On the left is Nicholas Grill, 401 Merchant (later the location of The Red Bull Inn); Kristufek Agency, 405 Merchant; Vince's Pizzeria, 427 Merchant; and Villella's Barber Shop, 443 Merchant. Although there's a large painted sign for the Ambridge Army-Navy Store, it had already moved to 517 Merchant Street.

On the right: New Rainbow Room Hotel and Bar, 412 Merchant; Modern Furniture, 432-434; and the Princess Shoppe, 454 Merchant.

The trolley tracks have been paved over.

400 block of Merchant Street, looking north
Bridger yearbook, 1965

Here are some recent photos of the same block for comparison. A number of the buildings appear to be vacant.

Villella's Barber Shop is still at 443 Merchant. Vocelli Pizza at 447 Merchant was once the Pfeifer funeral home.

400 block of Merchant, west (odd) side
March 30, 2014

400 block of Merchant Street, west (odd) side
June 23, 2013

400 block of Merchant Street, west (odd) side
March 30, 2014

459 Merchant Street
March 30, 2014

465 Merchant Street
March 30, 2014

400 block of Merchant Street, west (odd) side
June 23, 2013

418 Merchant Street
March 30, 2014

Tim Cassidy Remodeling
424 Merchant Street
March 30, 2014

430-434 Merchant Street
March 30, 2014

There is an empty lot between 434 and 448 Merchant where I think Economy Furniture's parking lot once was.

448 Merchant Street
March 30, 2014

The Chapel on Merchant Street
452 Merchant Street
March 30, 2014

PNC Bank
498 Merchant Street
March 30, 2014

Thursday, October 23, 2014

Divine Redeemer St. George's Cadets

Divine Redeemer Church's St. George Cadets,
Daily Citizen, July 5, 1955

This was one of several vintage photos published by The Daily Citizen during Ambridge's Golden Jubilee (50th Anniversary) Celebration in 1955. I don't know anything about the photo other than the original caption which read:

ST. GEORGE CADETS, of the Divine Redeemer Church, organized in 1916, when this picture was taken by Valent Hovanec and Mike Safo. The cadets participated in the 1924 celebration parade. Known members of the band are: F. Zalmenek, A. Hertneki, V. Hovanec, A. Churni, T. Kerzan, T. Tkatch, T. Huk, M. Safo, V. Fagul, T. Hertnecki, B. Minueski, M. Hovanec, and C. Lulkovich.

I put a "?" after the 1916 date given for the photo because it looks like it was taken on the church's front steps, and the church wasn't built until 1918 according to the church's history.

The priest in the photo is most likely Rev. Ignatius S. Herkel who served as pastor from 1916 to 1941.

The "1924 celebration" was the Economy Centennial. The Centennial parade was held on June 7, 1924.

Here is a photo of the cadets published in Divine Redeemer's Golden Anniversary Celebration book in 1956:

St. George's Cadets, 1917
Divine Redeemer Church
Golden Anniversary book, 1956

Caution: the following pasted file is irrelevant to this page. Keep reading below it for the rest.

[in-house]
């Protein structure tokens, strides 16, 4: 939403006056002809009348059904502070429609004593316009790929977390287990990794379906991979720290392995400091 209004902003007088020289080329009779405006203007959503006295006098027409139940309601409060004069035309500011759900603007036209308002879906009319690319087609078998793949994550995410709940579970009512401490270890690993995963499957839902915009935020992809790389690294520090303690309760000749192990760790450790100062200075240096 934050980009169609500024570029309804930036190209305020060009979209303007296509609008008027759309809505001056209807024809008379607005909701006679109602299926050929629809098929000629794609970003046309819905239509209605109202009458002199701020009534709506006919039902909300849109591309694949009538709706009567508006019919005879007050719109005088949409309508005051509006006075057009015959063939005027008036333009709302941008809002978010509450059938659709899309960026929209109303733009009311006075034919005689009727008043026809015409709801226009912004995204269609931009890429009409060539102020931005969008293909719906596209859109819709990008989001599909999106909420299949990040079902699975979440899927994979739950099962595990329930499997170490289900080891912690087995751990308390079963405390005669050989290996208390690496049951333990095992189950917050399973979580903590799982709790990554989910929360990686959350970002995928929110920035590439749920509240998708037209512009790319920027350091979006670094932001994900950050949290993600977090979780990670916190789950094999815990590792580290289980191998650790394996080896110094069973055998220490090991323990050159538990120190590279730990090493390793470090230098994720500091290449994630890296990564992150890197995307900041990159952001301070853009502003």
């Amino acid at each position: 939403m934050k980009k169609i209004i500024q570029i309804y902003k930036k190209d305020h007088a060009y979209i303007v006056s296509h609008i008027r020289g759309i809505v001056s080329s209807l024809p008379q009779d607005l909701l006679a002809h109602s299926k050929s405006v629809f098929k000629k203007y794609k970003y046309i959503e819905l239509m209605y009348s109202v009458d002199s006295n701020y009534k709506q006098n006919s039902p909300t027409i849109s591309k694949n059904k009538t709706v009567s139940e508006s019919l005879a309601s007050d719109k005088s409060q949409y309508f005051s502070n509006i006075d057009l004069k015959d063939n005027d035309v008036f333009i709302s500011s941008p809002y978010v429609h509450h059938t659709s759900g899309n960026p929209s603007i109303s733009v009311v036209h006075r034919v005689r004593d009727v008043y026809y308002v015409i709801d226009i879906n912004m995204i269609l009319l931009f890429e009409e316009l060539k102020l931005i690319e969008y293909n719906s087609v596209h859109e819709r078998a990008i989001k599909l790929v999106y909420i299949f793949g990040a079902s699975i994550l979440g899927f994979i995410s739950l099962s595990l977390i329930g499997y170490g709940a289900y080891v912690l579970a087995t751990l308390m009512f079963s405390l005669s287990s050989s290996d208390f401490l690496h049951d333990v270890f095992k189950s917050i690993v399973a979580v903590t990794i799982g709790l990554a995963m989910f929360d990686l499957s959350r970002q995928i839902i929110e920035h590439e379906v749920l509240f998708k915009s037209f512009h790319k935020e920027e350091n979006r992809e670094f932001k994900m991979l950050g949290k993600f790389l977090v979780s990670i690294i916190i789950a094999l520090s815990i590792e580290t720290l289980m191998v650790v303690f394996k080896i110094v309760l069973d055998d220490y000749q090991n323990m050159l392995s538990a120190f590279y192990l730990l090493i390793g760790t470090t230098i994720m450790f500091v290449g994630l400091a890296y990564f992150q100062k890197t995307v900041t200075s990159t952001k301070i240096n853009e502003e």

Tuesday, October 21, 2014

800 and 900 blocks of Glenwood Avenue,1950s

This photo shows the 800 and 900 blocks of Glenwood Avenue looking north. I do not know the date of the photo, but the cars would put it in the 1950s.

You can click on the photo to enlarge it.

Because the view is slightly elevated, and Glenwood doesn't cut straight across 8th Street, but makes a shift to the west in the 800 and 900 block, I think the photo probably was taken from inside the old St. Veronica Church which once stood on the southwest corner of Glenwood and 8th Street where Good Samaritan Church's round Jericho Hall* is now.

800 and 900 blocks of Glenwood Avenue looking north
Circa 1950s
photo courtesy of Bob Mikush, used with permission

To the far left of the photo is the former Iron City Beer Distributor building.

The building cut off on the far right of the photo with the cars parked in its lot is the former Wall's feed and seed store. Wall's, like other Ambridge stores in that era, was closed on Sundays, and St. Veronica church-goers would use the Wall's lot for parking.

Ambridge Auto Repair was at 814 Glenwood next to Wall's, behind the Iron City trailer.

Towering above the buildings on the east side of the street are the lights for Ambridge High School's football stadium.

About half way up the west side of the street is L & S Auto Service (a Hudson and Rambler dealership) at 901 Glenwood, now the location of Kal's Body Shop.**

Where Glenwood dead-ends at 10th Street, the low white building is the Briola Ice Co. building.

The tall building to the left of the Briola building, peeking above the roof of L & S, is the old Heinz Vinegar Plant on Sherman Street.

The mill behind the right side of the Briola building is National Electric on 11th Street.

Beaver Valley Builders Supplies was at 906 Glenwood. Ambridge's newspaper in the 1950s, The Daily Citizen, was at 930 Glenwood.***

Do you remember any other businesses on those two blocks of Glenwood in the 1950s? If so, please leave a comment.

* Jericho Hall was originally Saint Veronica's grade school, replacing a brick school which stood on 8th Street and Melrose Avenue where Good Samaritan Church's parking lot is now.

** At one time, Hupmobile Sales and Service was in the 901 Glenwood building.

*** 930 Glenwood was the location of a number of other news or printing companies over the years: the Ambridge News-Herald, the Aliquippa Printing Company, and Vaughn Arnold's Citizen Printing.